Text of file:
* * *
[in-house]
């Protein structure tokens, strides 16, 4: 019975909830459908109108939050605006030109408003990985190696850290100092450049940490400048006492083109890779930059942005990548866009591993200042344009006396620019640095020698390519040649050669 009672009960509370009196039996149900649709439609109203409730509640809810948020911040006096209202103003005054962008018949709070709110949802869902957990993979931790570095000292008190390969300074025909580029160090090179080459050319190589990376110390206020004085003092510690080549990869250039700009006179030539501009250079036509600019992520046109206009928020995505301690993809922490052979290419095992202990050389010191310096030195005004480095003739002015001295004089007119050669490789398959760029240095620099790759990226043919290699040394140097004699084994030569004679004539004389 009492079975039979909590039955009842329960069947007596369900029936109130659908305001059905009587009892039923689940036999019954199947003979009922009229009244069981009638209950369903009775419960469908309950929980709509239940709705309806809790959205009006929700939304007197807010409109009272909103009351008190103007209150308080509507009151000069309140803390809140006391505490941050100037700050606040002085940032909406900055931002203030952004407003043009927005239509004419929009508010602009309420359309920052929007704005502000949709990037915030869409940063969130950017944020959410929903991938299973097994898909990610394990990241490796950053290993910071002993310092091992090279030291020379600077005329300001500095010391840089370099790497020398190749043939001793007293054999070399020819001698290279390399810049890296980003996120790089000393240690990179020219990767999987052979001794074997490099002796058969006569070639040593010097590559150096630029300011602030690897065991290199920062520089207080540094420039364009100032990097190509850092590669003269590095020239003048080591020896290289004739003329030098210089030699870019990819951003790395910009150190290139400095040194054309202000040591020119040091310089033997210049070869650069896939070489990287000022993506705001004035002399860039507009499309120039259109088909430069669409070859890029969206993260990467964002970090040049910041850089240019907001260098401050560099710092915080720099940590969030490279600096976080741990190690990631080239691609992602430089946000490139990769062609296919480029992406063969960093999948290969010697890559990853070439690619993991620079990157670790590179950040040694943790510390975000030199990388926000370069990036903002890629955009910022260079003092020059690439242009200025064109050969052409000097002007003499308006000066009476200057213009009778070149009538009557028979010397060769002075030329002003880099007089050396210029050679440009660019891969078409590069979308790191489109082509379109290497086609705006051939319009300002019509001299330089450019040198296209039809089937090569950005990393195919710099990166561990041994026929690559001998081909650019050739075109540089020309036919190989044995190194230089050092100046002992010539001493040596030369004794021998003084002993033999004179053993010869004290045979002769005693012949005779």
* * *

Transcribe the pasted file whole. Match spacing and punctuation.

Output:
[in-house]
């Protein structure tokens, strides 16, 4: 019975909830459908109108939050605006030109408003990985190696850290100092450049940490400048006492083109890779930059942005990548866009591993200042344009006396620019640095020698390519040649050669 009672009960509370009196039996149900649709439609109203409730509640809810948020911040006096209202103003005054962008018949709070709110949802869902957990993979931790570095000292008190390969300074025909580029160090090179080459050319190589990376110390206020004085003092510690080549990869250039700009006179030539501009250079036509600019992520046109206009928020995505301690993809922490052979290419095992202990050389010191310096030195005004480095003739002015001295004089007119050669490789398959760029240095620099790759990226043919290699040394140097004699084994030569004679004539004389 009492079975039979909590039955009842329960069947007596369900029936109130659908305001059905009587009892039923689940036999019954199947003979009922009229009244069981009638209950369903009775419960469908309950929980709509239940709705309806809790959205009006929700939304007197807010409109009272909103009351008190103007209150308080509507009151000069309140803390809140006391505490941050100037700050606040002085940032909406900055931002203030952004407003043009927005239509004419929009508010602009309420359309920052929007704005502000949709990037915030869409940063969130950017944020959410929903991938299973097994898909990610394990990241490796950053290993910071002993310092091992090279030291020379600077005329300001500095010391840089370099790497020398190749043939001793007293054999070399020819001698290279390399810049890296980003996120790089000393240690990179020219990767999987052979001794074997490099002796058969006569070639040593010097590559150096630029300011602030690897065991290199920062520089207080540094420039364009100032990097190509850092590669003269590095020239003048080591020896290289004739003329030098210089030699870019990819951003790395910009150190290139400095040194054309202000040591020119040091310089033997210049070869650069896939070489990287000022993506705001004035002399860039507009499309120039259109088909430069669409070859890029969206993260990467964002970090040049910041850089240019907001260098401050560099710092915080720099940590969030490279600096976080741990190690990631080239691609992602430089946000490139990769062609296919480029992406063969960093999948290969010697890559990853070439690619993991620079990157670790590179950040040694943790510390975000030199990388926000370069990036903002890629955009910022260079003092020059690439242009200025064109050969052409000097002007003499308006000066009476200057213009009778070149009538009557028979010397060769002075030329002003880099007089050396210029050679440009660019891969078409590069979308790191489109082509379109290497086609705006051939319009300002019509001299330089450019040198296209039809089937090569950005990393195919710099990166561990041994026929690559001998081909650019050739075109540089020309036919190989044995190194230089050092100046002992010539001493040596030369004794021998003084002993033999004179053993010869004290045979002769005693012949005779």